What does the debt collector have to tell me about the debt?
Every collector must send you a written validation notice telling you how much money you owe within five days after they first contact you. This notice also must include the name of the
creditor to whom you owe the money, and how to proceed if you don't think you owe the money.
Can a debt collector keep contacting me if I don't think I owe any money?
If you send the debt collector a letter stating that you don't owe any or all of the money, or asking for verification of the debt, that collector must stop contacting you. You have to send
that letter within 30 days after you receive the validation notice. But a collector can begin contacting you again if it sends you written verification of the debt, like a copy of a bill for
the amount you owe.
What practices are off limits for debt collectors?
Harassment. Debt collectors may not harass, oppress, or abuse you or any third parties they contact. For example, they may not:
- use threats of violence or harm;
- publish a list of names of people who refuse to pay their debts (but they can give this information to the credit reporting companies);
- use obscene or profane language; or
- repeatedly use the phone to annoy someone.
False statements. Debt collectors may not lie when they are trying to collect a debt. For example, they may not:
- falsely claim that they are attorneys or government representatives;
- falsely claim that you have committed a crime;
- falsely represent that they operate or work for a credit reporting company;
- misrepresent the amount you owe;
- indicate that papers they send you are legal forms if they aren't; or
- indicate that papers they send to you aren't legal forms if they are.
Debt collectors also are prohibited from saying that:
- you will be arrested if you don't pay your debt;
- they'll seize, garnish, attach, or sell your property or wages unless they are permitted by law to take the action and intend to do so; or
- legal action will be taken against you, if doing so would be illegal or if they don't intend to take the action.
Debt collectors may not:
- give false credit information about you to anyone, including a credit reporting company;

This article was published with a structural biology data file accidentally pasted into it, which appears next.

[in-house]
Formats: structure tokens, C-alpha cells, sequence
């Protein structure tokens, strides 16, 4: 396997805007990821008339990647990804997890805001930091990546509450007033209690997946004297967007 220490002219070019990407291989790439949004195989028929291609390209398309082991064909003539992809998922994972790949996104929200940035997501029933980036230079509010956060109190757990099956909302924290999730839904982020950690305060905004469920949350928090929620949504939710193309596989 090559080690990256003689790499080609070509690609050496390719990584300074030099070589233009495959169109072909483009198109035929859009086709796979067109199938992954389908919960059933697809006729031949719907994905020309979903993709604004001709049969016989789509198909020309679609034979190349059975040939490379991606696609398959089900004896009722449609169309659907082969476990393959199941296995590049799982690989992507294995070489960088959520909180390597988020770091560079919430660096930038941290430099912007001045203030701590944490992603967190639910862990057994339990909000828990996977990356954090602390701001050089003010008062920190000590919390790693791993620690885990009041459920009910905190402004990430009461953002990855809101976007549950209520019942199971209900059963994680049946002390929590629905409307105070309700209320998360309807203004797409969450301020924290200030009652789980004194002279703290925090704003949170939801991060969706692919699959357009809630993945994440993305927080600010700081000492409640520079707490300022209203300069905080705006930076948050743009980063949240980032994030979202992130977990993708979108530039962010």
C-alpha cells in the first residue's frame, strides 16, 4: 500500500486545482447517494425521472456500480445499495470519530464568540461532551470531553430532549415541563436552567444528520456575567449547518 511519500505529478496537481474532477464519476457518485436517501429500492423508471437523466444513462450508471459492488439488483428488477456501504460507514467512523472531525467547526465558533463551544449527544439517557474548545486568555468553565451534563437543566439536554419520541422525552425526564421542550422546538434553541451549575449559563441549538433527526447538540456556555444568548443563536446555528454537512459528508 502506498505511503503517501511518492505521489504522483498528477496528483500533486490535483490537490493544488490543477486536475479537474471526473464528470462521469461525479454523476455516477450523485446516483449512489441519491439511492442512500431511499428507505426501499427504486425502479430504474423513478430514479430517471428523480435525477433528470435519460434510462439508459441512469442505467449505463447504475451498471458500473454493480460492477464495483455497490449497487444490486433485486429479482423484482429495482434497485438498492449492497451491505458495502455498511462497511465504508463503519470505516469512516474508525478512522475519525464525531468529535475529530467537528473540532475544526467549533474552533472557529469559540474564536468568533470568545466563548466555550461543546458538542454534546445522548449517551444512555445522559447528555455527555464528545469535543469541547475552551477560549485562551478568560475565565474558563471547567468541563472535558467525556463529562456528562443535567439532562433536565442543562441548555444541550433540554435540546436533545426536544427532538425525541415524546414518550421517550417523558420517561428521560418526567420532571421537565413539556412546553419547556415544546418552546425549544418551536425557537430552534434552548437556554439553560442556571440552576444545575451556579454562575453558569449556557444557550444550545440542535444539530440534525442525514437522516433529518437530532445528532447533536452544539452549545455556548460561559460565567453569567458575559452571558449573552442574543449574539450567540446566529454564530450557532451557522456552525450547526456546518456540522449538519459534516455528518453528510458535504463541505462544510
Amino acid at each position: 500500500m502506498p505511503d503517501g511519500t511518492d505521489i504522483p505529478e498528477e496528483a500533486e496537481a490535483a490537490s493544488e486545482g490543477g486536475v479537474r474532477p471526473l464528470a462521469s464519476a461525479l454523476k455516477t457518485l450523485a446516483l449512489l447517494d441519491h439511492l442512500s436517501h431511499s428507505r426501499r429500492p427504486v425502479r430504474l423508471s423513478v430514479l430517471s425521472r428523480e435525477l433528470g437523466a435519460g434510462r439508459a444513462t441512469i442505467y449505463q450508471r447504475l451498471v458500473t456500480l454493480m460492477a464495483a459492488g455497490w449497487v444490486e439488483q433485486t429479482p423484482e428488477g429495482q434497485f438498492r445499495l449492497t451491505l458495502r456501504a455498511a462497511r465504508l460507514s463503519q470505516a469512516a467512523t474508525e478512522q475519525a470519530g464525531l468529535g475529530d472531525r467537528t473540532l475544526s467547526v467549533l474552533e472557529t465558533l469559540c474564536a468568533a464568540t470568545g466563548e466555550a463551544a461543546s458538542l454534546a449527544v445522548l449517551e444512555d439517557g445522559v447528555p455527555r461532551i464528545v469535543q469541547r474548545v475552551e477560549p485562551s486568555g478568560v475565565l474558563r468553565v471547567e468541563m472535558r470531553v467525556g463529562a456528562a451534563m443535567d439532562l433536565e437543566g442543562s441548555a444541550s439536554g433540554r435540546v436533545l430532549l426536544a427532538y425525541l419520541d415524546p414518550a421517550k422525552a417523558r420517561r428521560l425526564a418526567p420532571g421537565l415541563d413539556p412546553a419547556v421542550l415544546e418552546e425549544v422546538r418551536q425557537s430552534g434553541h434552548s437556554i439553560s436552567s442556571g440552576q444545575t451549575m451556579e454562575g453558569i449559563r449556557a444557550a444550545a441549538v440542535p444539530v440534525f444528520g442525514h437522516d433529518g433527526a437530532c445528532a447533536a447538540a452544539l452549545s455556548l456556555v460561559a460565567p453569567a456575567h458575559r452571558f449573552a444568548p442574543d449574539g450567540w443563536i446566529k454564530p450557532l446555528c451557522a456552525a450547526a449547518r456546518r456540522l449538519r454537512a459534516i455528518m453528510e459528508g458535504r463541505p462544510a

- send you anything that looks like an official document from a court or government agency if it isn't; or
- use a false company name.
Unfair practices. Debt collectors may not engage in unfair practices when they try to collect a debt. For example, they may not:
- try to collect any interest, fee, or other charge on top of the amount you owe unless the contract that created your debt or your state law allows the charge;
- deposit a post-dated check early;
- take or threaten to take your property unless it can be done legally; or
- contact you by postcard.
Can I control which debts my payments apply to?
Yes. If a debt collector is trying to collect more than one debt from you, the collector must apply any payment you make to the debt you select. Equally important, a debt collector may not apply a
payment to a debt you don't think you owe.
Can a debt collector garnish my bank account or my wages?
If you don't pay a debt, a creditor or its debt collector generally can sue you to collect. If they win, the court will enter a judgment against you. The judgment states the amount of money you owe,
and allows the creditor or collector to get a garnishment order against you, directing a third party, like your bank, to turn over funds from your account to pay the debt.
Wage garnishment happens when your employer withholds part of your compensation to pay your debts. Your wages usually can be garnished only as the result of a court order. Don't ignore a lawsuit
summons. If you do, you lose the opportunity to fight a wage garnishment.
Can federal benefits be garnished?
Many federal benefits are exempt from garnishment, including:
- Social Security Benefits
- Supplemental Security Income (SSI) Benefits
- Veterans Benefits
- Civil Service and Federal Retirement and Disability Benefits
- Military Annuities and Survivors Benefits
- Federal Emergency Management Agency Federal Disaster Assistance
Federal benefits may be garnished under certain circumstances, including to pay delinquent taxes, alimony, child support, or student loans.
Do I have any recourse if I think a debt collector has violated the law?
You have the right to sue a collector in a state or federal court within one year from the date the law was violated. If you win, the judge can require the collector to pay you for any damages you can
prove you suffered because of the illegal collection practices, like lost wages and medical bills. The judge can require the debt collector to pay you up to $1,000, even if you can't prove that you
suffered actual damages. You also can be reimbursed for your attorney's fees and court costs. A group of people also may sue a debt collector as part of a class action lawsuit and recover money for
damages up to $500,000, or one percent of the collector's net worth, whichever amount is lower. Even if a debt collector violates the FDCPA in trying to collect a debt, the debt does not go away if you
What should I do if a debt collector sues me?
If a debt collector files a lawsuit against you to collect a debt, respond to the lawsuit, either personally or through your lawyer, by the date specified in the court papers to preserve your rights.
Where do I report a debt collector for an alleged violation?
Report any problems you have with a debt collector to your state Attorney General's office, the Federal Trade Commission, and the Consumer Financial Protection Bureau. Many states have their own debt
collection laws that are different from the federal Fair Debt Collection Practices Act. Your Attorney General's office can help you determine your rights under your state's law."